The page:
Yes life experience is a huge huge plus, but I'm always using my child development knowledge to reassure parents and discuss things with them.

Not all of us with 'classroom qualifications' refuse to do extras hmm I'm currently technically 'just a nanny', however I'm more of a nanny-housekeeper-PA-household manager. Suits me to a tee.

Kudzugirl Wed 19-Mar-14 11:38:45

Has she considered being a House Mistress for a boarding school? Or a Matron? A friend of mine who is a Nurse does this and loves it.

minipie Wed 19-Mar-14 12:03:19

Easter I don't think experience of being a mum is anything like experience of being a nanny. For various reasons but the main ones being 1) her own kids were small a long long time ago, memories fade and practices change 2) they are your own kids, you bring them up as you see fit, a nanny has to do it as the parents wish (within reason) and manage that interaction 3) you only have experience of your own kids which is not very many and they are likely to be similar to each other, an experienced nanny (or a nursery worker) has experience of many different "types" of child and how to adapt to suit each type.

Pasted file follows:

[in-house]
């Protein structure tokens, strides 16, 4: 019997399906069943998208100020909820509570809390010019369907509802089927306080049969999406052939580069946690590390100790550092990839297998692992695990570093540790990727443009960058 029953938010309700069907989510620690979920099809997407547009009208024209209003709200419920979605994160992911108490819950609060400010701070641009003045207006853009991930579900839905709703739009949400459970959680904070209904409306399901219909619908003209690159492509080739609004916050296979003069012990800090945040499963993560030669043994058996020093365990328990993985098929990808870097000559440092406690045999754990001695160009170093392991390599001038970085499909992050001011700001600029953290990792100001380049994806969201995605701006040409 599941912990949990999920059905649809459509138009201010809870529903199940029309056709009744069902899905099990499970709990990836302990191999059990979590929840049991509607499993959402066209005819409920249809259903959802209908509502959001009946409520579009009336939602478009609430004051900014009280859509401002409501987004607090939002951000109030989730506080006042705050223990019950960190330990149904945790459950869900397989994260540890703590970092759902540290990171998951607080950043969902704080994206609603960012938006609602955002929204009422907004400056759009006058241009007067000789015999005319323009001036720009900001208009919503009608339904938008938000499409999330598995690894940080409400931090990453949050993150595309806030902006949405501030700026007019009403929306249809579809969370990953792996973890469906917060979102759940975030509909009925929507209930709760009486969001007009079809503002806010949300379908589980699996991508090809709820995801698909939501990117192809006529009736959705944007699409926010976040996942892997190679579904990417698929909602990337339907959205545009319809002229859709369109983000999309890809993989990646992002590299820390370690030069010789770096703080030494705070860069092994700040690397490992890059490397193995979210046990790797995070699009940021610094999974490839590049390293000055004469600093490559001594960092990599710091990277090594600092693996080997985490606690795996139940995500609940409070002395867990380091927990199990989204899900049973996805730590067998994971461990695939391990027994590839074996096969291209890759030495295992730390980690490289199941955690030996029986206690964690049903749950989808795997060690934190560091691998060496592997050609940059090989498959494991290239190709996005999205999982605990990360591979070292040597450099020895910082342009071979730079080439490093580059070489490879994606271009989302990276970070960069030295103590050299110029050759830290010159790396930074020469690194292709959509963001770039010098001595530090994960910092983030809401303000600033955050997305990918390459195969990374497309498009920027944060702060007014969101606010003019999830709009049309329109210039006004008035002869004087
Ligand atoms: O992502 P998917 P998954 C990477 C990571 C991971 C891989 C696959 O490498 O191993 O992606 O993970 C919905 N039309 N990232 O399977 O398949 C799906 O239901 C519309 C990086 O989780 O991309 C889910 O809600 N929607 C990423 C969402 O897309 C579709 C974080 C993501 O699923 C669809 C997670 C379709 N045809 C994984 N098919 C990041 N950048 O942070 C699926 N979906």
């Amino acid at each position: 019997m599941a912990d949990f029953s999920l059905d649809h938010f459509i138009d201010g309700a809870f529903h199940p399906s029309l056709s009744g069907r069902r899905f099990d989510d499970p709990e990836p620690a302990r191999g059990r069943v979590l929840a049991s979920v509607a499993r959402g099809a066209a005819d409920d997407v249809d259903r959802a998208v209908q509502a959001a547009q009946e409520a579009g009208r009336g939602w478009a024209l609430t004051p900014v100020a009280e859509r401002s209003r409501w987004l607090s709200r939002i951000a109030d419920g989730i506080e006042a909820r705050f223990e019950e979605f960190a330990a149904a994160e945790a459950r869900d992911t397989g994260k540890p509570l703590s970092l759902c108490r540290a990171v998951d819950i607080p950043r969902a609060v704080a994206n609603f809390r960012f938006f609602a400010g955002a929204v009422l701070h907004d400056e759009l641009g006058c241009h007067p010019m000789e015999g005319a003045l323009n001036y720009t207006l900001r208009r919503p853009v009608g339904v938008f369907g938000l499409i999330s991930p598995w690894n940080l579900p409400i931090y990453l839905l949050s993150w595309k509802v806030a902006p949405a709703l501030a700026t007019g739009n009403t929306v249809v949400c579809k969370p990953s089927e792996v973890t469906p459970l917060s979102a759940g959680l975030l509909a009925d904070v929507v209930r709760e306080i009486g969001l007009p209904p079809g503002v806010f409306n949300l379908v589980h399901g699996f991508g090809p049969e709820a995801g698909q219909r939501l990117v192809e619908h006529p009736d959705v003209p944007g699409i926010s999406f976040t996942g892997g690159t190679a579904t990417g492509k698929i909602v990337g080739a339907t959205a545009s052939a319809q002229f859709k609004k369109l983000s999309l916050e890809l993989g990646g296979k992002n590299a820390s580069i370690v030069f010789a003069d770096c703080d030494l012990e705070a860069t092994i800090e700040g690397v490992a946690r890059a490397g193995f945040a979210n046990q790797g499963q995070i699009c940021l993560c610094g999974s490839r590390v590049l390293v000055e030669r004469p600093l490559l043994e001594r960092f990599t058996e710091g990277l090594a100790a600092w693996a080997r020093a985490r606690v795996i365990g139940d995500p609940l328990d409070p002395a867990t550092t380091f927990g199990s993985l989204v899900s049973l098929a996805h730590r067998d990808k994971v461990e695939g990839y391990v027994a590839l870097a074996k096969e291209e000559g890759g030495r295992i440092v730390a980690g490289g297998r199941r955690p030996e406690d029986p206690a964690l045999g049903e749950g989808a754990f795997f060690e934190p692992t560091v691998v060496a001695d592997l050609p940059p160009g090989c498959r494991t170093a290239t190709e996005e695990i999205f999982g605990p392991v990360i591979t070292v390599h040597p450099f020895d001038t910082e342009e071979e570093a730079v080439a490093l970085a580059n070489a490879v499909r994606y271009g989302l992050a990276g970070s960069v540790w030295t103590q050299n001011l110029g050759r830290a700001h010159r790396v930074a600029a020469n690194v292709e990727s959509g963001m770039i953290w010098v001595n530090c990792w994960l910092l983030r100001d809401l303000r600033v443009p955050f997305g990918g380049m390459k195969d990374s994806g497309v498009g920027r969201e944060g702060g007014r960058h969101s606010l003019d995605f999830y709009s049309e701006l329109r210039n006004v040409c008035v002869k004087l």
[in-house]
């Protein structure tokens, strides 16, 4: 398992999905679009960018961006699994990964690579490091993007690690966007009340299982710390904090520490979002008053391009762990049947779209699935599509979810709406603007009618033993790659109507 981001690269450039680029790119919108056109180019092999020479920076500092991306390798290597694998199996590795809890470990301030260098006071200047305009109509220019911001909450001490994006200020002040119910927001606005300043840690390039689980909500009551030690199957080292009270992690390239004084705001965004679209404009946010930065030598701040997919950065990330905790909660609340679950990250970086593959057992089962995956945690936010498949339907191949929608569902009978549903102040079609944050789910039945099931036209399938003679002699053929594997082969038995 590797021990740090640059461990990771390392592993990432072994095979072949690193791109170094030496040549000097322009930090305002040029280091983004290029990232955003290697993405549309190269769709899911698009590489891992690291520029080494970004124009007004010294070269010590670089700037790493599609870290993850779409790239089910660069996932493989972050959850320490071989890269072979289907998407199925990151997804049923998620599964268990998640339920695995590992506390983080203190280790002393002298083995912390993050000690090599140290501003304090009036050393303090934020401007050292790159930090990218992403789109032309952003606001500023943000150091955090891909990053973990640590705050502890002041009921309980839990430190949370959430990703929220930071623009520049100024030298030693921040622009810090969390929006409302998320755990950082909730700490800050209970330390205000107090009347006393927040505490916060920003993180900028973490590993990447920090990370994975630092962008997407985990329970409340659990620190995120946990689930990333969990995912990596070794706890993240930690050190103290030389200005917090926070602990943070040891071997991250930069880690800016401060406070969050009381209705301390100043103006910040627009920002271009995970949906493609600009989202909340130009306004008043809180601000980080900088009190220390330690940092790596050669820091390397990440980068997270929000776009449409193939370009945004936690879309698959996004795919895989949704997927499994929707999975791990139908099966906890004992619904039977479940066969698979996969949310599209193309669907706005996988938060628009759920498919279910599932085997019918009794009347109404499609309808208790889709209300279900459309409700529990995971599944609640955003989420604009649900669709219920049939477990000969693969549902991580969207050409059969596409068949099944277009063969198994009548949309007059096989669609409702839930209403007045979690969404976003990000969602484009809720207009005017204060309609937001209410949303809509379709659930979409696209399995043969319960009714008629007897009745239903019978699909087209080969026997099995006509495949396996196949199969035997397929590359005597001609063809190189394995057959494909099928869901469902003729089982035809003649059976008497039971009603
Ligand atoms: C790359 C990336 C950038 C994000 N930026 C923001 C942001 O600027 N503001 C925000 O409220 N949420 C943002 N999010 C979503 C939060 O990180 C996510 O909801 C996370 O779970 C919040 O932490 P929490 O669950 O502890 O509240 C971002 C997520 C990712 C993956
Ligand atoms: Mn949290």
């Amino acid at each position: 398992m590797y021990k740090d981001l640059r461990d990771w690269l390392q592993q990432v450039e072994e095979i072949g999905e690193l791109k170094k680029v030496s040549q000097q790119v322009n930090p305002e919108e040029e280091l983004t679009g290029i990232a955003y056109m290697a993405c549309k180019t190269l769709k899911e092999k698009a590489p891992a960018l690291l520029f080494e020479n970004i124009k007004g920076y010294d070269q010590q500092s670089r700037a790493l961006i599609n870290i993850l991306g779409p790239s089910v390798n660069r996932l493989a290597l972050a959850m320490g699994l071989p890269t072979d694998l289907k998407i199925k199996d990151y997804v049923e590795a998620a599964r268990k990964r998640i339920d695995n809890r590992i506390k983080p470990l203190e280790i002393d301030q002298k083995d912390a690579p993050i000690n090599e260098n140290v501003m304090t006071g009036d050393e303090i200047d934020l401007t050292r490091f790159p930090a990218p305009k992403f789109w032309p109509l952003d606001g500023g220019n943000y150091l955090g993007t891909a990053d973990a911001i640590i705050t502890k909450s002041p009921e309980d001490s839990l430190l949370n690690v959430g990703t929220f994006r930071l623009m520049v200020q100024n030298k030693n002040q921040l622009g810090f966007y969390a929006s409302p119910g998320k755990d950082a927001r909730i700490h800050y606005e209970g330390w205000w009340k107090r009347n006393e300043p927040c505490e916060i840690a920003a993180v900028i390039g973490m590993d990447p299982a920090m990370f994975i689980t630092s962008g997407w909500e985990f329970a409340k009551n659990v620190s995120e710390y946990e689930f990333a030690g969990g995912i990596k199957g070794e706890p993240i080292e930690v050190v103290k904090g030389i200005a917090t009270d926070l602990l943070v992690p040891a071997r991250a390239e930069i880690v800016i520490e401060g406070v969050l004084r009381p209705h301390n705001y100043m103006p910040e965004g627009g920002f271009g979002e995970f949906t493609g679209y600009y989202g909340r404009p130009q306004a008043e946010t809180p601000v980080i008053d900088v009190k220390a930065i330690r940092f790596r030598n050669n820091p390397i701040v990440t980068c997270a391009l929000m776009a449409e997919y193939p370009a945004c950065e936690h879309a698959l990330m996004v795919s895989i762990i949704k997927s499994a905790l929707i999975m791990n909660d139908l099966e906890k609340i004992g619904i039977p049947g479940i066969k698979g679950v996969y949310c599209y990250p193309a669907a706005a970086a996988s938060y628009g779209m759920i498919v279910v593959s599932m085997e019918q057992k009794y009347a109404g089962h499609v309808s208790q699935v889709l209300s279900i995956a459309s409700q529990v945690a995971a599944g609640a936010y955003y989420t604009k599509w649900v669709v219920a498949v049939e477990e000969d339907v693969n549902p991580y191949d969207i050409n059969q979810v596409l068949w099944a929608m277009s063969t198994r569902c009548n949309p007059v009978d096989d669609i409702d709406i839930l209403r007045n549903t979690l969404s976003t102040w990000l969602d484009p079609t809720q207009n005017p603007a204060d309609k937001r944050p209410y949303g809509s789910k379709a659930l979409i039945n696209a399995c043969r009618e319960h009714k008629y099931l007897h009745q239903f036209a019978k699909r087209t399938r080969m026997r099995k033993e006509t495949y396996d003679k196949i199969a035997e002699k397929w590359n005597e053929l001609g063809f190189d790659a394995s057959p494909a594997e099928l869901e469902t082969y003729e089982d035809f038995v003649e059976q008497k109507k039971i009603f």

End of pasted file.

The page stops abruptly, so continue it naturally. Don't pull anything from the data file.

That said, an older woman with life experience is definitely a plus point - it just doesn't (in my eyes) have as much value as actual childcare experience - so to me she'd be more attractive than say a 20 year old with no childcare experience, but less attractive than an experienced nanny or even nursery worker.

I think people are reading a bit too much into the OP's sentence about "giving up work", I'm sure the OP's mum realises nannying is work, she just meant "giving up midwifery".

minipie Wed 19-Mar-14 12:03:55

A Matron is a very good idea. Imagine posts are quite few and rarely come up though!

FabBakerGirl Wed 19-Mar-14 12:05:59

A neighbour has hired a family friend of her partner as her nanny and she must have been around your mother's age when she started with them. The children are now 12 and about 8 and she is still nannying for them. Tell your mum to go for it. I am sure she will be great just make sure she knows all the safety things that may have changed since you were small.

ConfusedPixie Wed 19-Mar-14 12:10:11